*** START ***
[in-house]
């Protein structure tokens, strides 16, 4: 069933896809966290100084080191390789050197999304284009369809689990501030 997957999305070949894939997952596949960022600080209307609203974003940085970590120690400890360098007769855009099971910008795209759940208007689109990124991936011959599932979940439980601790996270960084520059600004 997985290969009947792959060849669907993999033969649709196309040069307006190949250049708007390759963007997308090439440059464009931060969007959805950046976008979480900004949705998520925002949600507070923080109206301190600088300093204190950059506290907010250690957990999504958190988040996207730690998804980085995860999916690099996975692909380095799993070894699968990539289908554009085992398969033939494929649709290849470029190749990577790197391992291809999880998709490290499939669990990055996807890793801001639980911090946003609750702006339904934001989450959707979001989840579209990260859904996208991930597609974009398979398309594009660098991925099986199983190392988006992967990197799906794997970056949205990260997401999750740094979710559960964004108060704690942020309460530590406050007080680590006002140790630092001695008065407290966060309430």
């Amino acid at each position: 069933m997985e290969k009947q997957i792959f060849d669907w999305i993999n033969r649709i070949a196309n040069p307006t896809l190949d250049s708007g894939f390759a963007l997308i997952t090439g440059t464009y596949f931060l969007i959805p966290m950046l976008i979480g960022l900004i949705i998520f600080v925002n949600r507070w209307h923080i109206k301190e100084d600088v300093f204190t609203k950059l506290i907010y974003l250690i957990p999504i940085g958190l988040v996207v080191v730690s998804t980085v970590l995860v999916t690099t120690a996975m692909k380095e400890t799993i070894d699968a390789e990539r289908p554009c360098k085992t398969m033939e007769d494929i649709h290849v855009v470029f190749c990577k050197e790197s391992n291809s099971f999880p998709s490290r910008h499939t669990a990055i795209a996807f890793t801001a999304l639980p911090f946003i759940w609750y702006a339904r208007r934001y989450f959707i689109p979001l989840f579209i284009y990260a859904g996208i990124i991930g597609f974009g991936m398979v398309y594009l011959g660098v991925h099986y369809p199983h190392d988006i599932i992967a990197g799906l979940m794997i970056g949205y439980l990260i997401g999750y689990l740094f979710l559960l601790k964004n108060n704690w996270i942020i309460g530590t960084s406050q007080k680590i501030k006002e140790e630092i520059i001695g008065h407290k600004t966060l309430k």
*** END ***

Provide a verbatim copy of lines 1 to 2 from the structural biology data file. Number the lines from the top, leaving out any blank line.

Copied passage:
[in-house]
């Protein structure tokens, strides 16, 4: 069933896809966290100084080191390789050197999304284009369809689990501030 997957999305070949894939997952596949960022600080209307609203974003940085970590120690400890360098007769855009099971910008795209759940208007689109990124991936011959599932979940439980601790996270960084520059600004 997985290969009947792959060849669907993999033969649709196309040069307006190949250049708007390759963007997308090439440059464009931060969007959805950046976008979480900004949705998520925002949600507070923080109206301190600088300093204190950059506290907010250690957990999504958190988040996207730690998804980085995860999916690099996975692909380095799993070894699968990539289908554009085992398969033939494929649709290849470029190749990577790197391992291809999880998709490290499939669990990055996807890793801001639980911090946003609750702006339904934001989450959707979001989840579209990260859904996208991930597609974009398979398309594009660098991925099986199983190392988006992967990197799906794997970056949205990260997401999750740094979710559960964004108060704690942020309460530590406050007080680590006002140790630092001695008065407290966060309430």